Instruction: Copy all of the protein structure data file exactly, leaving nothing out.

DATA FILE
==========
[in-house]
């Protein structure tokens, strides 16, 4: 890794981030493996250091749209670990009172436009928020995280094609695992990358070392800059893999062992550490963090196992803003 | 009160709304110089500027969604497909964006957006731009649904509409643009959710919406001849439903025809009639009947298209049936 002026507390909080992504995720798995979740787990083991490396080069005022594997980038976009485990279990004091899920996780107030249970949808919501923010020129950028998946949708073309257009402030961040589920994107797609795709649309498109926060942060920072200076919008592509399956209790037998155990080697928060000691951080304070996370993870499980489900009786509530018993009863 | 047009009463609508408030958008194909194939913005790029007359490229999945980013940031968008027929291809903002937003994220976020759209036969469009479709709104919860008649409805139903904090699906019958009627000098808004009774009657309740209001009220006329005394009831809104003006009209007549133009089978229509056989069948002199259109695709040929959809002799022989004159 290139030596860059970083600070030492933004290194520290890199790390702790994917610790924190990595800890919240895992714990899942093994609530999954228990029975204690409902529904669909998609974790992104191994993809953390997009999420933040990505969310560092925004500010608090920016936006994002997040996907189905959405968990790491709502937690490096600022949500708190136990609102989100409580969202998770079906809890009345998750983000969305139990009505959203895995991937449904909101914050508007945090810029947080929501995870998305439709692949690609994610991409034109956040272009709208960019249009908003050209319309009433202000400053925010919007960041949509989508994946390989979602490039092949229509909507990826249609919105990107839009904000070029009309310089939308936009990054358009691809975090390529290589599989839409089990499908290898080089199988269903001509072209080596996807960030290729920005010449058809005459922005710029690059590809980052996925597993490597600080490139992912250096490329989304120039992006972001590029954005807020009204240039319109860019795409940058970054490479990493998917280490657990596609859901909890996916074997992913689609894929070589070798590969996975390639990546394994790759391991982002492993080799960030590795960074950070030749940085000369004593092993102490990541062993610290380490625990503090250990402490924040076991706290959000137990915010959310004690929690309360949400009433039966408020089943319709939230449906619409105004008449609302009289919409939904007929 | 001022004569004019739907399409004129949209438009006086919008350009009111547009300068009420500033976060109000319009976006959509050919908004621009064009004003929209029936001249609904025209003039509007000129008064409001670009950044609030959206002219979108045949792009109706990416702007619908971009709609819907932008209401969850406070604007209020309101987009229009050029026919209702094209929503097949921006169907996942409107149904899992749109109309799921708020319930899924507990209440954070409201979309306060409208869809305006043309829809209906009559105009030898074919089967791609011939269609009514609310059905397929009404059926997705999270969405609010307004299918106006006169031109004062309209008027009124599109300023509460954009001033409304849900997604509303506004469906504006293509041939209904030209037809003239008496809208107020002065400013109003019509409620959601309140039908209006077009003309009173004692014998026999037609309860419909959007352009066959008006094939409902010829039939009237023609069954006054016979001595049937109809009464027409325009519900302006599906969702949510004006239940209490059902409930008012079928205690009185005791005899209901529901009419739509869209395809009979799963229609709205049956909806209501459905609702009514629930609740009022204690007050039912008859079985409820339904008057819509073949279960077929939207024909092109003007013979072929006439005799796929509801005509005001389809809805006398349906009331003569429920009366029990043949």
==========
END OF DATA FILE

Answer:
[in-house]
């Protein structure tokens, strides 16, 4: 890794981030493996250091749209670990009172436009928020995280094609695992990358070392800059893999062992550490963090196992803003 | 009160709304110089500027969604497909964006957006731009649904509409643009959710919406001849439903025809009639009947298209049936 002026507390909080992504995720798995979740787990083991490396080069005022594997980038976009485990279990004091899920996780107030249970949808919501923010020129950028998946949708073309257009402030961040589920994107797609795709649309498109926060942060920072200076919008592509399956209790037998155990080697928060000691951080304070996370993870499980489900009786509530018993009863 | 047009009463609508408030958008194909194939913005790029007359490229999945980013940031968008027929291809903002937003994220976020759209036969469009479709709104919860008649409805139903904090699906019958009627000098808004009774009657309740209001009220006329005394009831809104003006009209007549133009089978229509056989069948002199259109695709040929959809002799022989004159 290139030596860059970083600070030492933004290194520290890199790390702790994917610790924190990595800890919240895992714990899942093994609530999954228990029975204690409902529904669909998609974790992104191994993809953390997009999420933040990505969310560092925004500010608090920016936006994002997040996907189905959405968990790491709502937690490096600022949500708190136990609102989100409580969202998770079906809890009345998750983000969305139990009505959203895995991937449904909101914050508007945090810029947080929501995870998305439709692949690609994610991409034109956040272009709208960019249009908003050209319309009433202000400053925010919007960041949509989508994946390989979602490039092949229509909507990826249609919105990107839009904000070029009309310089939308936009990054358009691809975090390529290589599989839409089990499908290898080089199988269903001509072209080596996807960030290729920005010449058809005459922005710029690059590809980052996925597993490597600080490139992912250096490329989304120039992006972001590029954005807020009204240039319109860019795409940058970054490479990493998917280490657990596609859901909890996916074997992913689609894929070589070798590969996975390639990546394994790759391991982002492993080799960030590795960074950070030749940085000369004593092993102490990541062993610290380490625990503090250990402490924040076991706290959000137990915010959310004690929690309360949400009433039966408020089943319709939230449906619409105004008449609302009289919409939904007929 | 001022004569004019739907399409004129949209438009006086919008350009009111547009300068009420500033976060109000319009976006959509050919908004621009064009004003929209029936001249609904025209003039509007000129008064409001670009950044609030959206002219979108045949792009109706990416702007619908971009709609819907932008209401969850406070604007209020309101987009229009050029026919209702094209929503097949921006169907996942409107149904899992749109109309799921708020319930899924507990209440954070409201979309306060409208869809305006043309829809209906009559105009030898074919089967791609011939269609009514609310059905397929009404059926997705999270969405609010307004299918106006006169031109004062309209008027009124599109300023509460954009001033409304849900997604509303506004469906504006293509041939209904030209037809003239008496809208107020002065400013109003019509409620959601309140039908209006077009003309009173004692014998026999037609309860419909959007352009066959008006094939409902010829039939009237023609069954006054016979001595049937109809009464027409325009519900302006599906969702949510004006239940209490059902409930008012079928205690009185005791005899209901529901009419739509869209395809009979799963229609709205049956909806209501459905609702009514629930609740009022204690007050039912008859079985409820339904008057819509073949279960077929939207024909092109003007013979072929006439005799796929509801005509005001389809809805006398349906009331003569429920009366029990043949």